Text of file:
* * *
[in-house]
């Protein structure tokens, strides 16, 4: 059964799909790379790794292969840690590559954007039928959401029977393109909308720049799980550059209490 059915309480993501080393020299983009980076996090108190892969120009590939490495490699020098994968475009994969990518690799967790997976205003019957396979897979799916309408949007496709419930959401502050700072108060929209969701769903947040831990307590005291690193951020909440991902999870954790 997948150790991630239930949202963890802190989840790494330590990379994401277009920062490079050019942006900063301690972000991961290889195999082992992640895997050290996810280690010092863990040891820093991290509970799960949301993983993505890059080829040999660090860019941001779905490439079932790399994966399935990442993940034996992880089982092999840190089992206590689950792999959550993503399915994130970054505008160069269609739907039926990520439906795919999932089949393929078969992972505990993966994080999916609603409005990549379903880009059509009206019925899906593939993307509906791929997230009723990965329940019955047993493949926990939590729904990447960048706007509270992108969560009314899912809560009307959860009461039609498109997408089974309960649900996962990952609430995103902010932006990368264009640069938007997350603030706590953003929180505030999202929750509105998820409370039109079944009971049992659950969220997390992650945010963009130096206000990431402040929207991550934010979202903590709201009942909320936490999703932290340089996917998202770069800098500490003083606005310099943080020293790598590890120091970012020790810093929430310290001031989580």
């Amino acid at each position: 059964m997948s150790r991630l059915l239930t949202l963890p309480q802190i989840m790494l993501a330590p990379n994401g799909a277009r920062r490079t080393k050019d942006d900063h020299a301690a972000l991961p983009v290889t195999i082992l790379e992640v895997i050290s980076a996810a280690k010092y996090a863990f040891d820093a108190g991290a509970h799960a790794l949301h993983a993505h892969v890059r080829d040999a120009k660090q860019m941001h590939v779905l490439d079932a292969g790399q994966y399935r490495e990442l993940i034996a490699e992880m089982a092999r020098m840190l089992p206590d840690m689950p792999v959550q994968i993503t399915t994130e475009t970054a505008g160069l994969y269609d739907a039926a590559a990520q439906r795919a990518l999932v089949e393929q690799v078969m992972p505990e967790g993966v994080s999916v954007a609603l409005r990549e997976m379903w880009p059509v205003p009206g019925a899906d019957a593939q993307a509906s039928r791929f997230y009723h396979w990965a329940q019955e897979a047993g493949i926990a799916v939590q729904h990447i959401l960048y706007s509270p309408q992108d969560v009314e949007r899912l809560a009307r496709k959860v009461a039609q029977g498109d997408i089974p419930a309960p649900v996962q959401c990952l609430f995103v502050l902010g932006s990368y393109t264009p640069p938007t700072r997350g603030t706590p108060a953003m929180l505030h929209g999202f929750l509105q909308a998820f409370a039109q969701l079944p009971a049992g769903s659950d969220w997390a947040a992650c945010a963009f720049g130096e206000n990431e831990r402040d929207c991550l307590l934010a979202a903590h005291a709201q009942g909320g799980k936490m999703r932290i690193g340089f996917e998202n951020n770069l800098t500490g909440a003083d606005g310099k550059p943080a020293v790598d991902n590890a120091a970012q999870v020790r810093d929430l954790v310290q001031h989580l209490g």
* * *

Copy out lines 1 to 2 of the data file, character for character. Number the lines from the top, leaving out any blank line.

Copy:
[in-house]
């Protein structure tokens, strides 16, 4: 059964799909790379790794292969840690590559954007039928959401029977393109909308720049799980550059209490 059915309480993501080393020299983009980076996090108190892969120009590939490495490699020098994968475009994969990518690799967790997976205003019957396979897979799916309408949007496709419930959401502050700072108060929209969701769903947040831990307590005291690193951020909440991902999870954790 997948150790991630239930949202963890802190989840790494330590990379994401277009920062490079050019942006900063301690972000991961290889195999082992992640895997050290996810280690010092863990040891820093991290509970799960949301993983993505890059080829040999660090860019941001779905490439079932790399994966399935990442993940034996992880089982092999840190089992206590689950792999959550993503399915994130970054505008160069269609739907039926990520439906795919999932089949393929078969992972505990993966994080999916609603409005990549379903880009059509009206019925899906593939993307509906791929997230009723990965329940019955047993493949926990939590729904990447960048706007509270992108969560009314899912809560009307959860009461039609498109997408089974309960649900996962990952609430995103902010932006990368264009640069938007997350603030706590953003929180505030999202929750509105998820409370039109079944009971049992659950969220997390992650945010963009130096206000990431402040929207991550934010979202903590709201009942909320936490999703932290340089996917998202770069800098500490003083606005310099943080020293790598590890120091970012020790810093929430310290001031989580």